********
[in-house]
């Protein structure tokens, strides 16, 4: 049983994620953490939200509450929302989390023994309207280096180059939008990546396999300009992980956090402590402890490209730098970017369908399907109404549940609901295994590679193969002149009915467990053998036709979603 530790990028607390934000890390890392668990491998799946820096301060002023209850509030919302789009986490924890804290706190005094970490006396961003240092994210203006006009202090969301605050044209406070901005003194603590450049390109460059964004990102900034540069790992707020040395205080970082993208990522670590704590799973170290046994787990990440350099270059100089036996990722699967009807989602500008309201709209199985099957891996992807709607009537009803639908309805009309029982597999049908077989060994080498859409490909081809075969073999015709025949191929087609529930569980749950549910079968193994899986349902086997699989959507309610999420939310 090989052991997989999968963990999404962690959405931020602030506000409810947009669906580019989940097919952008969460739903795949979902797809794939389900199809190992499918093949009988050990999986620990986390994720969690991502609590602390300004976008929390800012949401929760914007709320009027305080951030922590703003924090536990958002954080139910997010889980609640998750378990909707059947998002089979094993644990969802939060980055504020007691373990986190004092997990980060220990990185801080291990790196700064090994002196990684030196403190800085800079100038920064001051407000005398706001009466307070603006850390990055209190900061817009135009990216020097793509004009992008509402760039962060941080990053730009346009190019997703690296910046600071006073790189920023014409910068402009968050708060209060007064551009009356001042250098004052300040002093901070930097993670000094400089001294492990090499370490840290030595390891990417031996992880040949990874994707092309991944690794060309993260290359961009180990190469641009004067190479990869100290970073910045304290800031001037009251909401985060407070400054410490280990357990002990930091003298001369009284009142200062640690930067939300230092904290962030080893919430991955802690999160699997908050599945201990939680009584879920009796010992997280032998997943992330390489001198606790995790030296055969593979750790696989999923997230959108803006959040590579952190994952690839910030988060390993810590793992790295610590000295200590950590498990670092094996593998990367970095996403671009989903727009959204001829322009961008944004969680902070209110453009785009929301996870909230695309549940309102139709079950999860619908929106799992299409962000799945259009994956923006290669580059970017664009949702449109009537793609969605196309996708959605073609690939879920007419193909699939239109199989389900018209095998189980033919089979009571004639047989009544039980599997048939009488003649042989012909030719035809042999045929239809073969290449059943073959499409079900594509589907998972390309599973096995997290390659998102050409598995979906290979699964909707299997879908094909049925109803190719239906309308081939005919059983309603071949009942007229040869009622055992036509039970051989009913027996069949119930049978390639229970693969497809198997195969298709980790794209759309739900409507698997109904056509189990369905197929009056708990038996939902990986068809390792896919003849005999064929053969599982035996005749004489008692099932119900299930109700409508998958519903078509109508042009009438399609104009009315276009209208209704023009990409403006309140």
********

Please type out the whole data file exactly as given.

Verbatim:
[in-house]
């Protein structure tokens, strides 16, 4: 049983994620953490939200509450929302989390023994309207280096180059939008990546396999300009992980956090402590402890490209730098970017369908399907109404549940609901295994590679193969002149009915467990053998036709979603 530790990028607390934000890390890392668990491998799946820096301060002023209850509030919302789009986490924890804290706190005094970490006396961003240092994210203006006009202090969301605050044209406070901005003194603590450049390109460059964004990102900034540069790992707020040395205080970082993208990522670590704590799973170290046994787990990440350099270059100089036996990722699967009807989602500008309201709209199985099957891996992807709607009537009803639908309805009309029982597999049908077989060994080498859409490909081809075969073999015709025949191929087609529930569980749950549910079968193994899986349902086997699989959507309610999420939310 090989052991997989999968963990999404962690959405931020602030506000409810947009669906580019989940097919952008969460739903795949979902797809794939389900199809190992499918093949009988050990999986620990986390994720969690991502609590602390300004976008929390800012949401929760914007709320009027305080951030922590703003924090536990958002954080139910997010889980609640998750378990909707059947998002089979094993644990969802939060980055504020007691373990986190004092997990980060220990990185801080291990790196700064090994002196990684030196403190800085800079100038920064001051407000005398706001009466307070603006850390990055209190900061817009135009990216020097793509004009992008509402760039962060941080990053730009346009190019997703690296910046600071006073790189920023014409910068402009968050708060209060007064551009009356001042250098004052300040002093901070930097993670000094400089001294492990090499370490840290030595390891990417031996992880040949990874994707092309991944690794060309993260290359961009180990190469641009004067190479990869100290970073910045304290800031001037009251909401985060407070400054410490280990357990002990930091003298001369009284009142200062640690930067939300230092904290962030080893919430991955802690999160699997908050599945201990939680009584879920009796010992997280032998997943992330390489001198606790995790030296055969593979750790696989999923997230959108803006959040590579952190994952690839910030988060390993810590793992790295610590000295200590950590498990670092094996593998990367970095996403671009989903727009959204001829322009961008944004969680902070209110453009785009929301996870909230695309549940309102139709079950999860619908929106799992299409962000799945259009994956923006290669580059970017664009949702449109009537793609969605196309996708959605073609690939879920007419193909699939239109199989389900018209095998189980033919089979009571004639047989009544039980599997048939009488003649042989012909030719035809042999045929239809073969290449059943073959499409079900594509589907998972390309599973096995997290390659998102050409598995979906290979699964909707299997879908094909049925109803190719239906309308081939005919059983309603071949009942007229040869009622055992036509039970051989009913027996069949119930049978390639229970693969497809198997195969298709980790794209759309739900409507698997109904056509189990369905197929009056708990038996939902990986068809390792896919003849005999064929053969599982035996005749004489008692099932119900299930109700409508998958519903078509109508042009009438399609104009009315276009209208209704023009990409403006309140």